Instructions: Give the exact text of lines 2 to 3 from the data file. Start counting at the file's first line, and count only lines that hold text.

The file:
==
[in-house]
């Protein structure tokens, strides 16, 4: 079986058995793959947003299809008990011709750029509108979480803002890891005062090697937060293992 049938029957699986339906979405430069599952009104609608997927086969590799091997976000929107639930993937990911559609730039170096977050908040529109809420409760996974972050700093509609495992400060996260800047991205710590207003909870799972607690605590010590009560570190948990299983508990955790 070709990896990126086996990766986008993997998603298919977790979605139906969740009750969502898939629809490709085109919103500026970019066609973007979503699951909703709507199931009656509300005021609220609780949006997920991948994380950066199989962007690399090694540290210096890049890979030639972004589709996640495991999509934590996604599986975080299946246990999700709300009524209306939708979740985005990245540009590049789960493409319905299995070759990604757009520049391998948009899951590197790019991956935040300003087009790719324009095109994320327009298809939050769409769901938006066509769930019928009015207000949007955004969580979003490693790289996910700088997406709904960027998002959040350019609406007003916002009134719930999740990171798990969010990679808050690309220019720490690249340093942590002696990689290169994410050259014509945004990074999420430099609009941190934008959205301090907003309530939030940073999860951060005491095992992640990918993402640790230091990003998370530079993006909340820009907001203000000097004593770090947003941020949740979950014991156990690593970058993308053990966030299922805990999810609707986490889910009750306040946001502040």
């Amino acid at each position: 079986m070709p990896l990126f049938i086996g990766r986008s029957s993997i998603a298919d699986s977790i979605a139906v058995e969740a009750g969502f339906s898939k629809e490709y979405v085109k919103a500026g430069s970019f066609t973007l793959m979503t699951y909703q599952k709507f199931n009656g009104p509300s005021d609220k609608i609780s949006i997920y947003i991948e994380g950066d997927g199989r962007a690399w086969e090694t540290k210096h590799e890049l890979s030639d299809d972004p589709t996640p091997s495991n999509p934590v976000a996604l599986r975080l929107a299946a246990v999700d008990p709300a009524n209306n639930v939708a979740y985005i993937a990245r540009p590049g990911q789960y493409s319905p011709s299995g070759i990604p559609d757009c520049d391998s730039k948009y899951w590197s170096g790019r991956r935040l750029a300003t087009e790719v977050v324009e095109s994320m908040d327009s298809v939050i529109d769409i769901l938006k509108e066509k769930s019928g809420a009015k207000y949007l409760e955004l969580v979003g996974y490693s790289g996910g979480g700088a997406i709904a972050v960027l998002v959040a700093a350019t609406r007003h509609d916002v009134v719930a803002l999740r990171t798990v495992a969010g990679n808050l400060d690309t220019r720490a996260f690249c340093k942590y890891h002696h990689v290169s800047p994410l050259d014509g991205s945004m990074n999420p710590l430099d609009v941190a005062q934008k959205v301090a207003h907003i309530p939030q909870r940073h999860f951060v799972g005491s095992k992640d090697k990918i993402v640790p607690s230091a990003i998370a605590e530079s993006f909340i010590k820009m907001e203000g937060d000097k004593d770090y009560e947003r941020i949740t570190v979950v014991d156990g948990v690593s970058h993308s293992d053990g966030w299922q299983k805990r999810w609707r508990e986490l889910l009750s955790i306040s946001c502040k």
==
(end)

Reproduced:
């Protein structure tokens, strides 16, 4: 079986058995793959947003299809008990011709750029509108979480803002890891005062090697937060293992 049938029957699986339906979405430069599952009104609608997927086969590799091997976000929107639930993937990911559609730039170096977050908040529109809420409760996974972050700093509609495992400060996260800047991205710590207003909870799972607690605590010590009560570190948990299983508990955790 070709990896990126086996990766986008993997998603298919977790979605139906969740009750969502898939629809490709085109919103500026970019066609973007979503699951909703709507199931009656509300005021609220609780949006997920991948994380950066199989962007690399090694540290210096890049890979030639972004589709996640495991999509934590996604599986975080299946246990999700709300009524209306939708979740985005990245540009590049789960493409319905299995070759990604757009520049391998948009899951590197790019991956935040300003087009790719324009095109994320327009298809939050769409769901938006066509769930019928009015207000949007955004969580979003490693790289996910700088997406709904960027998002959040350019609406007003916002009134719930999740990171798990969010990679808050690309220019720490690249340093942590002696990689290169994410050259014509945004990074999420430099609009941190934008959205301090907003309530939030940073999860951060005491095992992640990918993402640790230091990003998370530079993006909340820009907001203000000097004593770090947003941020949740979950014991156990690593970058993308053990966030299922805990999810609707986490889910009750306040946001502040």
């Amino acid at each position: 079986m070709p990896l990126f049938i086996g990766r986008s029957s993997i998603a298919d699986s977790i979605a139906v058995e969740a009750g969502f339906s898939k629809e490709y979405v085109k919103a500026g430069s970019f066609t973007l793959m979503t699951y909703q599952k709507f199931n009656g009104p509300s005021d609220k609608i609780s949006i997920y947003i991948e994380g950066d997927g199989r962007a690399w086969e090694t540290k210096h590799e890049l890979s030639d299809d972004p589709t996640p091997s495991n999509p934590v976000a996604l599986r975080l929107a299946a246990v999700d008990p709300a009524n209306n639930v939708a979740y985005i993937a990245r540009p590049g990911q789960y493409s319905p011709s299995g070759i990604p559609d757009c520049d391998s730039k948009y899951w590197s170096g790019r991956r935040l750029a300003t087009e790719v977050v324009e095109s994320m908040d327009s298809v939050i529109d769409i769901l938006k509108e066509k769930s019928g809420a009015k207000y949007l409760e955004l969580v979003g996974y490693s790289g996910g979480g700088a997406i709904a972050v960027l998002v959040a700093a350019t609406r007003h509609d916002v009134v719930a803002l999740r990171t798990v495992a969010g990679n808050l400060d690309t220019r720490a996260f690249c340093k942590y890891h002696h990689v290169s800047p994410l050259d014509g991205s945004m990074n999420p710590l430099d609009v941190a005062q934008k959205v301090a207003h907003i309530p939030q909870r940073h999860f951060v799972g005491s095992k992640d090697k990918i993402v640790p607690s230091a990003i998370a605590e530079s993006f909340i010590k820009m907001e203000g937060d000097k004593d770090y009560e947003r941020i949740t570190v979950v014991d156990g948990v690593s970058h993308s293992d053990g966030w299922q299983k805990r999810w609707r508990e986490l889910l009750s955790i306040s946001c502040k």